Case 1080 - Germline GATA2 Mutation in Myelodysplasia-related Acute Myeloid Leukemia

Contributed by Gabe Sexton, MD and Svetlana Yatsenko, MD


Myelodysplastic syndrome (MDS) is a clonal disorder of bone marrow stem cells characterized by ineffective hematopoiesis and cytopenias. MDS most commonly arises in older individuals, with a median age at diagnosis of 65-70 years and an annual incidence of 3.1 per 100,000 [1, 2]. Progression to acute myeloid leukemia (AML) is a dangerous complication of MDS, occurring in about one third of cases [1, 3]. Cytogenetic abnormalities are important diagnostic and prognostic factors in MDS, and are more likely to involve unbalanced chromosomal changes in MDS than in AML [4]. Frequently observed abnormalities include 5q deletion, monosomy 7, and trisomy 8 [4]. Pediatric MDS is considerably less common than MDS in adults, with an estimated annual incidence of 1.8 cases per 1 million children aged 0-14 years [5]. Allogeneic hematopoietic stem cell transplant (HSCT) is the primary treatment for both MDS and AML in children [5].


An adolescent girl with a past medical history of prematurity, asthma, eczema, and environmental allergies presented to her primary care clinic for evaluation of neck pain. Neck X-ray and CT images obtained at her local ED showed no acute abnormalities. On follow-up with her pediatrician, a CBC showed macrocytic anemia with Hgb of 9.8, Hct of 31.3, MCV of 107.2, and RDW of 17.1%. Her WBC and platelet count were within normal limits.

Examination of a subsequent bone marrow biopsy showed a myeloid neoplasm with approximately 10% blasts. Sheets of megakaryocytes exhibiting dyspoiesis were also observed. Flow cytometric analysis of bone marrow demonstrated a myeloid blast population of about 17%. Fluorescence in situ hybridization (FISH) analysis was negative for RUNX1T1/RUNX1, BCR/ABL1, NUP98, KMT2A, and MYH11/CBFB gene rearrangements. Karyotype analysis showed two abnormal related clones: the stemline with monosomy 7 and a sideline with monosomy 7 and trisomy 8 (Figure 1A, B). The patient was diagnosed with MDS based on these results. Workup of the patient's neck pain showed brachial plexitis on MR imaging, concerning for extra-medullary disease. The patient was scheduled for a repeat bone marrow biopsy, which demonstrated 25% blasts. Following the repeat biopsy, the diagnosis was changed to myelodysplasia-related AML. Further workup included bone marrow mutational analysis, which was negative for internal tandem duplication of the FLT3 gene as well as the FLT3 D835 mutation. Next-generation sequencing of the patient's bone marrow identified mutations in the following genes: ETV6 (c.827del; allele fraction [AF]: 66%), EZH2 (c.82_85dup; AF: 33%), ASXL1 (c.1933_1934del; AF: 17%), and SETBP1 (c.2608G>A; AF: 6%). Whole genome CGH+SNP microarray demonstrated a loss of chromosome 7, confirmed by FISH (Figure 1C), and showed a gain of chromosome 8 in a subset of the cells (Figure 1E). Microarray analysis also revealed a cryptic deletion in the 3q21 region containing the GATA2 gene (Figure 1F). Further FISH studies were negative for MECOM gene rearrangement, ruling out inv(3)(q21q26) that is common in AML.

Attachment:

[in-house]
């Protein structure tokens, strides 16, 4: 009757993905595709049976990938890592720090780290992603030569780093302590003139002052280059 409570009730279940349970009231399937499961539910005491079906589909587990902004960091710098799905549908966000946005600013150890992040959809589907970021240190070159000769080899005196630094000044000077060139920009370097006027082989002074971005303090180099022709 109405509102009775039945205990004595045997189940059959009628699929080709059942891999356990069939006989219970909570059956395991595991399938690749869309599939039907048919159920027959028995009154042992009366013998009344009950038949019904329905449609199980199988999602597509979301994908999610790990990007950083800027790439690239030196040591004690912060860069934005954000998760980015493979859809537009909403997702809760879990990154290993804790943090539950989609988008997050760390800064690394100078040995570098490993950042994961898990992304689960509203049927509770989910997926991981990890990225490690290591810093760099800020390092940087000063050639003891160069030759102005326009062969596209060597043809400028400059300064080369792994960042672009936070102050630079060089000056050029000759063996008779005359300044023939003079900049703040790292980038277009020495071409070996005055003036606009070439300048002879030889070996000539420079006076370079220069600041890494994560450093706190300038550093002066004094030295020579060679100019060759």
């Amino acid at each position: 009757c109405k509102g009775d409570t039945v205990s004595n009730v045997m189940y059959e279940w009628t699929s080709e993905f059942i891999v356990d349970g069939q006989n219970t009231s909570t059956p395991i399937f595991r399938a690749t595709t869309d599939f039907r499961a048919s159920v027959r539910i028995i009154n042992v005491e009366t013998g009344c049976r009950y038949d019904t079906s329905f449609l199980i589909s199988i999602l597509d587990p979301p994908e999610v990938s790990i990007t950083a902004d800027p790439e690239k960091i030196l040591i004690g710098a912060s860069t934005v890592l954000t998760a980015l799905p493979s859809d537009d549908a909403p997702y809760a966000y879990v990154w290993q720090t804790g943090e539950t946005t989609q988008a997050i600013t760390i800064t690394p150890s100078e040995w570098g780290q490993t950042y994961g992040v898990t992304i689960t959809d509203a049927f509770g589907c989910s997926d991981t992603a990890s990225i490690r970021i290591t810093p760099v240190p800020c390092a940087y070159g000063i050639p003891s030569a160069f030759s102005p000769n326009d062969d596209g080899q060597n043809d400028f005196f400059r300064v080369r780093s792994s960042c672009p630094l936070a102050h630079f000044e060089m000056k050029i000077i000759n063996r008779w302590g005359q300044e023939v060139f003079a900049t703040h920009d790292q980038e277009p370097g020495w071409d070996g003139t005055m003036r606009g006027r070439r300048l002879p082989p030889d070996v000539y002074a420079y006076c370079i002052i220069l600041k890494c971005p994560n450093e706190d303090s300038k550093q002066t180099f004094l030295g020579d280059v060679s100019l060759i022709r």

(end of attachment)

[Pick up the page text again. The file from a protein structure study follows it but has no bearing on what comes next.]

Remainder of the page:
Following diagnosis of AML, chemotherapy was initiated with CPX-351. A bone marrow biopsy performed upon completion of induction chemotherapy showed hypocellular marrow with no morphologic or immunophenotypic evidence of AML. A follow-up biopsy showed no increase in blasts, and the patient was scheduled for allogeneic umbilical cord blood transplant from an HLA-mismatched unrelated donor.

     Figure 1. Aberrations detected by G-banding, FISH, and array-CGH analysis.

A) A stemline karyotype showing a clone with monosomy 7 (red arrow). B) A subclone with monosomy 7 and trisomy 8 (blue arrow). C) Interphase FISH analysis using probes specific for chromosome 7 centromere (D7Z1, green signal) and 7q31 (D7S486, red signal) demonstrated a population of cells with one red and one green signal indicative of monosomy 7. D) Interphase FISH analysis negative for the MECOM (located at 3q26) break-a-part gene rearrangement. E) Whole genome array CGH plot. Microarray probes are arranged according to their physical map locations on each chromosome from the distal p-arm (on the left) to the distal q-arm (on the right). Chromosomes are plotted in a horizontal fashion and are listed at the bottom. An average logarithmic ratio (log2) is displayed as a black line for all oligonucleotide probes. Probes with a log2 average clustered around zero indicate DNA segments with normal copy numbers. A positive log2 ratio (above zero) indicates a gain (extra copy) of the chromosomal region, while intervals with a negative log2 ratio (below zero) represent loss of DNA copy number. Array-CGH analysis demonstrated a loss of all probes specific for chromosome 7 (red shaded area) with log2= - 0.6 and a gain of chromosome 8-specific probes (blue shaded area) with log2=+0.2, consistent with monosomy 7 and trisomy 8 in ~60% and 20% of cells, respectively. A cryptic loss in the 3q21.3 region is indicated by a red arrow. F) A magnified view of the array-CGH plot for the 3q21.3 region. Each dot represents an oligonucleotide probe. The black dots indicate probes without change in copy number and red dots indicate a single copy loss. Abnormal region including the GATA2 gene is highlighted in red (deletion). The log2 ratio of -1 is suggestive of a constitution abnormality (deletion present in all of the cells).


Case IndexCME Case StudiesFeedbackHome